Transport secretary Chris Grayling has confirmed his backing for a Lower Thames Crossing and announced the preferred route for the scheme, which could cost up to £6bn.
The route will comprise a bored tunnel under the Thames east of Gravesend and Tilbury (Location C), a new road north of the river that will join the M25 between junctions 29 and 30 (Route 3) and a new road south of the river that will join the A2 east of Gravesend (the Western Southern Link).
A map of the preferred route
Mr Grayling said: ‘We are making the big decisions for Britain. The new Lower Thames Crossing, and other improvements in and around Dartford and Thurrock announced today, will further strengthen our economy while also creating thousands of jobs.’
The Department for Transport (DfT) said the crossing could create more than 6,000 jobs and boost the economy by more than £8bn by reducing the pressure on the Dartford Crossing improving links to London and the Channel ports. It is is expected to carry 4.5 million HGVs in its first year.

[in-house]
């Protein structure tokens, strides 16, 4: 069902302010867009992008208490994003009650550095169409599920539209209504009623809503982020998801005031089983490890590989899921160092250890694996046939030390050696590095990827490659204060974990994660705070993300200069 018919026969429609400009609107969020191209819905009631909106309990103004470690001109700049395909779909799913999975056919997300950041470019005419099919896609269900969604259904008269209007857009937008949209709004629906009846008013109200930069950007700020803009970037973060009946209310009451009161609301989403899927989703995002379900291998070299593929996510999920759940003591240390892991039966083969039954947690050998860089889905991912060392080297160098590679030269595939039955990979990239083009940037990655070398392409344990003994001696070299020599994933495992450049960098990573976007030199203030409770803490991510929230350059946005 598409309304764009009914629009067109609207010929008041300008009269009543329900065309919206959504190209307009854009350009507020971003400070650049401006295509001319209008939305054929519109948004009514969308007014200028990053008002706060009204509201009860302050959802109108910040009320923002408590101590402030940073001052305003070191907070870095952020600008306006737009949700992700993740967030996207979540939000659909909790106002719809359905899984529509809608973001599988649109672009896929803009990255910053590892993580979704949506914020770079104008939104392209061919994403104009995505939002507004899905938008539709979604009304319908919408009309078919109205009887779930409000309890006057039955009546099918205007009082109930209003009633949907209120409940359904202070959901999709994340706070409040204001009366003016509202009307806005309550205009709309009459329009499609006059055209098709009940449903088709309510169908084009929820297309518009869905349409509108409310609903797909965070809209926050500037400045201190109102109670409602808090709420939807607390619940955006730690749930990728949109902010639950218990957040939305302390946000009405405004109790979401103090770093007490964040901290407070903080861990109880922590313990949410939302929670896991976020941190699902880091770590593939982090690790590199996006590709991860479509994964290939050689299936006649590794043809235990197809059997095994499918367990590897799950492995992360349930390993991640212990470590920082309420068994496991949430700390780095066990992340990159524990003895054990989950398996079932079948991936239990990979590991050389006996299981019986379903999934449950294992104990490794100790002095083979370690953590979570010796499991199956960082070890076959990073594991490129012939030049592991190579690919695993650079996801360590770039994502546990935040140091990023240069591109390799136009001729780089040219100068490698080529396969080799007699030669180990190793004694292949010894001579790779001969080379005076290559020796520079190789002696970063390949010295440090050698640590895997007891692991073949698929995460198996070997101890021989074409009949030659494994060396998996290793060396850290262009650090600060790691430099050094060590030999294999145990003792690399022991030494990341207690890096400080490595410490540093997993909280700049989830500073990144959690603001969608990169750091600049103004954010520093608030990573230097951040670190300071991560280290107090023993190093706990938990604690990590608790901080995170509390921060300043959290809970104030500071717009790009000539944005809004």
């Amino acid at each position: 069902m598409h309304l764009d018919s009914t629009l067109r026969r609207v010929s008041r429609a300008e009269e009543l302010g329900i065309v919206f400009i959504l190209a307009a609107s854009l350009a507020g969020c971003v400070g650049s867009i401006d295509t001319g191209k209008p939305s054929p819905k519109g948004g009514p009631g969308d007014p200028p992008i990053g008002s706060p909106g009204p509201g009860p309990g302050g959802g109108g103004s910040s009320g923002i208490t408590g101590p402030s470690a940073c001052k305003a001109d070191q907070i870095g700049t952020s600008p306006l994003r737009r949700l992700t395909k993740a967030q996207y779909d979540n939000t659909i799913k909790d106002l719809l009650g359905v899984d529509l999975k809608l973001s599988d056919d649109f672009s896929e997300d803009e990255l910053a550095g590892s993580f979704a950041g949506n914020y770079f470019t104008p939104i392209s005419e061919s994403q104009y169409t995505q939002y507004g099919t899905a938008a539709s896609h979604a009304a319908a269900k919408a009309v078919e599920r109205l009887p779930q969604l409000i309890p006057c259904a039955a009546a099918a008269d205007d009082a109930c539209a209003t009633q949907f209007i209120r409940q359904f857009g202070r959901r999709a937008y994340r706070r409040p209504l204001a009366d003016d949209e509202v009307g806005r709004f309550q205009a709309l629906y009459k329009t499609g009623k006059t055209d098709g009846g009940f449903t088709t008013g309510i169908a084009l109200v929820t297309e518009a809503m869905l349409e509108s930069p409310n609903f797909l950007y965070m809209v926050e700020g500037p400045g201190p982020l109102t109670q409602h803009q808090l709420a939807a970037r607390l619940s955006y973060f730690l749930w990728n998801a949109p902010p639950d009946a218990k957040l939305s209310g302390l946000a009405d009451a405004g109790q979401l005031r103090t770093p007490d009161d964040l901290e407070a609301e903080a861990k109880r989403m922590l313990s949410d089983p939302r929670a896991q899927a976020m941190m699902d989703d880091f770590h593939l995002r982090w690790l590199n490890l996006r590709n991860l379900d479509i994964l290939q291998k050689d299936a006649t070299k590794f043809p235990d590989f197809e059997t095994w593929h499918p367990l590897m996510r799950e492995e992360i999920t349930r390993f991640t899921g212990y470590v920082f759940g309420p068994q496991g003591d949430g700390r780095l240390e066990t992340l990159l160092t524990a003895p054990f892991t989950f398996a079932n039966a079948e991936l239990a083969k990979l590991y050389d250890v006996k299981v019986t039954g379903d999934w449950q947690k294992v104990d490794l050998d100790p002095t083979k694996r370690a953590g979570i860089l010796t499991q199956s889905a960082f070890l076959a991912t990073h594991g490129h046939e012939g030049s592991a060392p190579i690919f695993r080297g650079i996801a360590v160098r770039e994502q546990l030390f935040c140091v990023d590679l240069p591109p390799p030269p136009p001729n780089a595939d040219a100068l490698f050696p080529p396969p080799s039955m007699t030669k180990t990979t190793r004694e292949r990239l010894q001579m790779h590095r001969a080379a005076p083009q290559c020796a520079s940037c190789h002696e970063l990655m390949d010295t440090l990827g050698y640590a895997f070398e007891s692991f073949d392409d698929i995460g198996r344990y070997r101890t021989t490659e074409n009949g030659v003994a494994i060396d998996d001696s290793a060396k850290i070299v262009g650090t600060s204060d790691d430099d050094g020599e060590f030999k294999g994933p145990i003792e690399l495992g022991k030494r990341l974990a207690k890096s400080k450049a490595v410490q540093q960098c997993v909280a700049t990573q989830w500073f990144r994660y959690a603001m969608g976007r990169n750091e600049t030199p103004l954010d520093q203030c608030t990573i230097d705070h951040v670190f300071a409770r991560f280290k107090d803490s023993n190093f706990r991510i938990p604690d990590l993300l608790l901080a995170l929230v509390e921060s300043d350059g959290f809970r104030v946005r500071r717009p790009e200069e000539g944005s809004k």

Highways England chief executive Jim O'Sullivan told Traffex visitors last week the scheme was expected to cost between £4bn and £6bn.
The DfT said the route was identified as the best solution by the majority of nearly 47,000 respondents to a consultation.
However the announcement received a mixed reaction. Leaders of the three political parties on Thurrock Council called the decision ‘an outrage’ and claimed that the Government had kept residents ‘in the dark for months’.
Bridget Fox of the Campaign for Better Transport said: ‘Instead of squandering billions on yet another expensive new road that will inevitably fill up with traffic, leading to more congestion, a better solution would be to expand port capacity north of the Thames, improve freight and passenger rail links to Kent and look at measures like distance-based HGV charging to better manage traffic.’
The South East Local Enterprise Partnership described Mr Grayling’s decision and backing for other local transport projects as ‘a major economic shot in the arm’.
Steve Gooding, director of the RAC Foundation, said: ‘Whilst it is motorists who account for the majority of the journeys at the Dartford Crossing, the need for another link across the Thames is being driven in large part by the rapid rise in freight traffic and the expansion of the Channel ports.’
He added: ‘The requirement for extra road capacity between Kent and Essex will already be well understood by long-suffering users of the existing crossing. However, planners will also have had an eye on official figures which predict that traffic volumes on our motorways and major roads could increase by 60% by 2040.’